A lot of ISPs configure their equipment to block VPN solutions. There are obvious reasons for doing so, which makes the VPN in nowadays meta state of the internet — an irreplaceable user resource.
A lot of users have issues with routers blocking their VPN service/routers blocking Ethernet VPN with varying reasons for this occurrence.
Ever wondered what router can block VPN? Just like you, other users wondered whether an Asus router can block VPNs, a Netgear router blocking VPNs, or a CenturyLink router blocking VPNs.
For that reason, we recommend contacting either your VPN or ISP tech support, as they’re responsible for the execution of the application.
How do I know if my ISP is blocking my VPN?
The biggest giveaway is that you can establish an Internet connection, but once you try to connect to your VPN, you are suddenly offline.
If your VPN doesn’t work on any device on your local network, but the connection is up otherwise, then it’s very likely that the router is blocking the VPN.
Luckily, there are ways to make your VPN connection untraceable so your ISP won’t know what to block in the first place.
Why is my router blocking the VPN?
Here are a few things to consider when facing this issue:
- Your router and VPN are not compatible
- The VPN protocol of your client isn’t supported by the router
- If you use two routers, make sure your main router allows VPN passthrough
- Security – check your router’s settings and make sure you allow VPN through the router firewall
These are just a few quick things you can try. Moving on, we will show you more in-depth fixes with step-by-step explanations so you can use VPN on your router in no time
How to unblock VPN when blocked by the router (ISP)?
1. Change IP address
It’s possible that a certain server/IP location is blocked, in which case switching to another server can help. Head to your router’s control panel and configure a new VPN connection with another OpenVPN server.
A good VPN to configure on your router, with OpenVPN support for all its locations is ExpressVPN. Here’s how to configure it:
- Get an ExpressVPN subscription plan.
- In a browser, access your ExpressVPN account.
- Head to the manual router configuration page on the ExpressVPN website.
- Select your router or firmware model and download the OpenVPN configuration files for the server you want to connect to.
- Head to your router’s setup panel and create a new VPN network profile.
You can also install ExpresVPN natively, on all devices on your network. It offers dedicated apps for PC, Android, iOS, macOS, and more.
If you don’t have a compatible router, you can still install VPN if you flash your router. Check our guide on how to set up a VPN on Huawei routers for more in-depth information.
Our recommendation goes to ExpressVPN because it’s a world-leading VPN solution with a massive network composed of 4 000+ servers in 94 different countries.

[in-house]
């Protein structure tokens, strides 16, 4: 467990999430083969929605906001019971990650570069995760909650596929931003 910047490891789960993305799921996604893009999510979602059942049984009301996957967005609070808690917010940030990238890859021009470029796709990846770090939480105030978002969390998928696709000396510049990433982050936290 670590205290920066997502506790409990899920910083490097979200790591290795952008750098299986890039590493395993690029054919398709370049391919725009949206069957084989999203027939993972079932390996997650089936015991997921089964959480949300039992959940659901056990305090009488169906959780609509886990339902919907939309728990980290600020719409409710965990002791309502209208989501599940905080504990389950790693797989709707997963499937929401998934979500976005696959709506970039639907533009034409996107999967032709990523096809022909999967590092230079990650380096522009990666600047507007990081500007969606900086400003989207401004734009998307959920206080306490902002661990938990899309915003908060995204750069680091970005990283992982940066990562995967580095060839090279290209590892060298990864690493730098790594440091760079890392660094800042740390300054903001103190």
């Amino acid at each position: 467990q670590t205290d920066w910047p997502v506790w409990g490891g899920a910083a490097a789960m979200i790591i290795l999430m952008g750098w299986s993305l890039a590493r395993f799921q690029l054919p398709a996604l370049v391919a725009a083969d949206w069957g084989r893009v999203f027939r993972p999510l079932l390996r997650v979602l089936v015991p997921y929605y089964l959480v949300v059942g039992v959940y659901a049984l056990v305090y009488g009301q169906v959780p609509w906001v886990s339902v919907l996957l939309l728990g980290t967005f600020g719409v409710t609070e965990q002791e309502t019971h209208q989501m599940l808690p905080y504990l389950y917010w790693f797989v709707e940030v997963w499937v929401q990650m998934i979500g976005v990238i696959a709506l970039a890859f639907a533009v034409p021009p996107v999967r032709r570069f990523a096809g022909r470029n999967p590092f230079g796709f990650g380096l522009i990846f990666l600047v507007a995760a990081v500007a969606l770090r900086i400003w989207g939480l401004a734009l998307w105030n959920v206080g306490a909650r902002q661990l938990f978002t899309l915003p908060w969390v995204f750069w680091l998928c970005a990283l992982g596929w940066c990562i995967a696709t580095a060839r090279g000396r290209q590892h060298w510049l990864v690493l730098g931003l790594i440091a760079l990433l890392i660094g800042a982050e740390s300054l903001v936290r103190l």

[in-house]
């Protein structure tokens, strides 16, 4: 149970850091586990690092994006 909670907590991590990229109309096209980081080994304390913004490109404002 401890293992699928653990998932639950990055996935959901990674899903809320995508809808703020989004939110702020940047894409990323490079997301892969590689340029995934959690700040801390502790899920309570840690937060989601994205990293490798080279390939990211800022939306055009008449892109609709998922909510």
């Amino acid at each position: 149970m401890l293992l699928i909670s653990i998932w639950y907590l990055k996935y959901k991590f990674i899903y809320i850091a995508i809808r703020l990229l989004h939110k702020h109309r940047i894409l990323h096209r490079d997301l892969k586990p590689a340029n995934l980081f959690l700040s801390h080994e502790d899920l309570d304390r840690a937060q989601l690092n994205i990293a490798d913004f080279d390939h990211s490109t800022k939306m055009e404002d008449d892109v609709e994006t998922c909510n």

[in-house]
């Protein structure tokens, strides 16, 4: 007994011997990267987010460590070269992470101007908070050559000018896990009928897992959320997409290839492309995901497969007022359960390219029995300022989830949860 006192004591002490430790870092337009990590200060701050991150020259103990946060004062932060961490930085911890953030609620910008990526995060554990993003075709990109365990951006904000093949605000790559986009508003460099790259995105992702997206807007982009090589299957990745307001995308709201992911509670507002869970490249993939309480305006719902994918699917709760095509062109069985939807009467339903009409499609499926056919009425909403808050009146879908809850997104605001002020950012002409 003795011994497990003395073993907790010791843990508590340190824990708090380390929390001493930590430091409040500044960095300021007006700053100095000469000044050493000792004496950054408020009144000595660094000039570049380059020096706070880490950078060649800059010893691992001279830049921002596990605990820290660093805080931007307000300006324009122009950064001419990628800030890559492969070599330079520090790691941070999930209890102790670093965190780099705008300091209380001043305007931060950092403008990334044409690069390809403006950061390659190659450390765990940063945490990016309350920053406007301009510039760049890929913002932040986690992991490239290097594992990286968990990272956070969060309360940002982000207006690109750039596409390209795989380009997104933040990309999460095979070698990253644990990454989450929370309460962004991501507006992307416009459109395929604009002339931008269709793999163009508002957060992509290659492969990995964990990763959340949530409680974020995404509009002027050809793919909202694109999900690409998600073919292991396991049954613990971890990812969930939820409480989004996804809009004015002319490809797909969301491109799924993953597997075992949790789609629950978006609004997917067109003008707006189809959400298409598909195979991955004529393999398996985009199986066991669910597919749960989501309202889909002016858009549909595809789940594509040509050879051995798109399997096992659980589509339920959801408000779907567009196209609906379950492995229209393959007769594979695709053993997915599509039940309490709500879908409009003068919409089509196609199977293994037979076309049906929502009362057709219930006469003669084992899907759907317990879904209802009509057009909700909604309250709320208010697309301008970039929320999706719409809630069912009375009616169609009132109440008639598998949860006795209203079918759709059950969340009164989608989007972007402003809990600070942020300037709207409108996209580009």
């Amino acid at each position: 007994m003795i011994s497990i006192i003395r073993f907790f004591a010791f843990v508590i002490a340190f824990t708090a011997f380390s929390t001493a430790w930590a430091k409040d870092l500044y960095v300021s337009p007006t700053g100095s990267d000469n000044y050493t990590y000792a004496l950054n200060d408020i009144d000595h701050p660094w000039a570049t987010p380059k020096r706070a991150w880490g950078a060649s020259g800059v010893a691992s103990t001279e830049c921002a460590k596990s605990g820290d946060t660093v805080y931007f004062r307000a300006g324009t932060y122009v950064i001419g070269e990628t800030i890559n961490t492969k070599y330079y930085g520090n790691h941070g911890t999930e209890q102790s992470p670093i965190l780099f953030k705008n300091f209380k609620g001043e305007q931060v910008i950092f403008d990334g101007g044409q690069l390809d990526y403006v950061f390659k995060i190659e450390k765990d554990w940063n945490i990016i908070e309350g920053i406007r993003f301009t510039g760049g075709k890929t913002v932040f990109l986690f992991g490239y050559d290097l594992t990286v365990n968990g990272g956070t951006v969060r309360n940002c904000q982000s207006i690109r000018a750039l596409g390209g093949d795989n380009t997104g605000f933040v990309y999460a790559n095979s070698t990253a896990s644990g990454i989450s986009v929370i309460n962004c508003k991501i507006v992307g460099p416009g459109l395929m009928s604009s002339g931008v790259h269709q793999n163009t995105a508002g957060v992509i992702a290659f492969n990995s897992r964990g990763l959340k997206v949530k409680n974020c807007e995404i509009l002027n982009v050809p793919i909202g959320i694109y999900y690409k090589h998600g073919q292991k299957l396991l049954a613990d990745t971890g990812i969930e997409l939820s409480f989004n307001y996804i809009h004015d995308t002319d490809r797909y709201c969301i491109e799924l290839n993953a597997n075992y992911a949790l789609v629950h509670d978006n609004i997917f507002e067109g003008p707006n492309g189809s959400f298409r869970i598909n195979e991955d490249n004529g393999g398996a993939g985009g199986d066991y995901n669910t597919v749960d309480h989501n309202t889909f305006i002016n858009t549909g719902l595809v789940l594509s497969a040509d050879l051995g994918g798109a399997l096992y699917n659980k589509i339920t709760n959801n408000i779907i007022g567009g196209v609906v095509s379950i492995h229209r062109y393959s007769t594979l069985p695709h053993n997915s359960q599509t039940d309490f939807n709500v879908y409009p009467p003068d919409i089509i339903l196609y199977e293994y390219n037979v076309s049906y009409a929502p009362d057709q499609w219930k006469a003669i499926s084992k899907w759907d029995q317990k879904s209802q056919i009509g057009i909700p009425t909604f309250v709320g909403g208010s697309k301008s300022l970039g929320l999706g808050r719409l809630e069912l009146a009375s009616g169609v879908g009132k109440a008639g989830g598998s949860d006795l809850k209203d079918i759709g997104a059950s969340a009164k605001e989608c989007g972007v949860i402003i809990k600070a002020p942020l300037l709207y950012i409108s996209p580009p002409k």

Bypassing restrictions is what ExpressVPN does best (while protecting your data with the highest level of encryption, of course), be it from your ISP, country or regional blockages, admin restrictions or regulation infringements.
ExpressVPNDon’t lose any sleep over your router blocking your VPN. Team up with ExpressVPN and enjoy ISP throttling-free web action!
2. Change the protocol
Lots of routers block standard VPN protocols, like Point-to-Point Tunneling (PPTP) or SSTP.
There’s probably an option that allows you to allow these protocols to communicate freely, but it’s easier to manipulate settings within the VPN tool itself.
What you can do is switch between the available protocols until you find the one which will likely work. Our best bet is to stick with the OpenVPN universal protocol which is the up-to-date protocol.
In addition, it hardly gets any blockage by default from the ISPs, which is, in this case, the most important trait.
3. Check router settings
If you’re, on the other hand, limited to PPTP, you’ll have a hard time with certain internet providers. It operates on predetermined ports that can get locked.
And, in order to avoid this, you’ll need to either add an exception for the VPN, forward dedicated ports or disable the native Firewall.
We recommend googling your exact router for better insight into how to do that. Even though the options are the same, the login access credentials vary.
Also, you can disable Windows-native Firewall or, even better and much more secure — add an exception for your VPN. That way it’ll communicate freely.
With that, we can conclude this article. In case you have a recommendation or question, feel free to post them in the comments section below.
2 thoughts on “Is Your Router Blocking VPNs? Here’s How to Fix This”
I am not able to connect to any VPN IP address – I’ve tried ones in Texas, Ohio, and PA. I was able to connect to the VPN at work for about 6 weeks after moving and getting Breezeline cable internet. Then it stopped working. I am able to connect to the work VPN if I take the laptop to a friend’s house and use AT&T cable internet. Breezeline says they aren’t blocking VPN IP addresses but they won’t troubleshoot the connection, let me try another router, or let me talk to a supervisor. The script “Your internet is working fine.” Is there any way around this problem?
Which VPN provider are you using?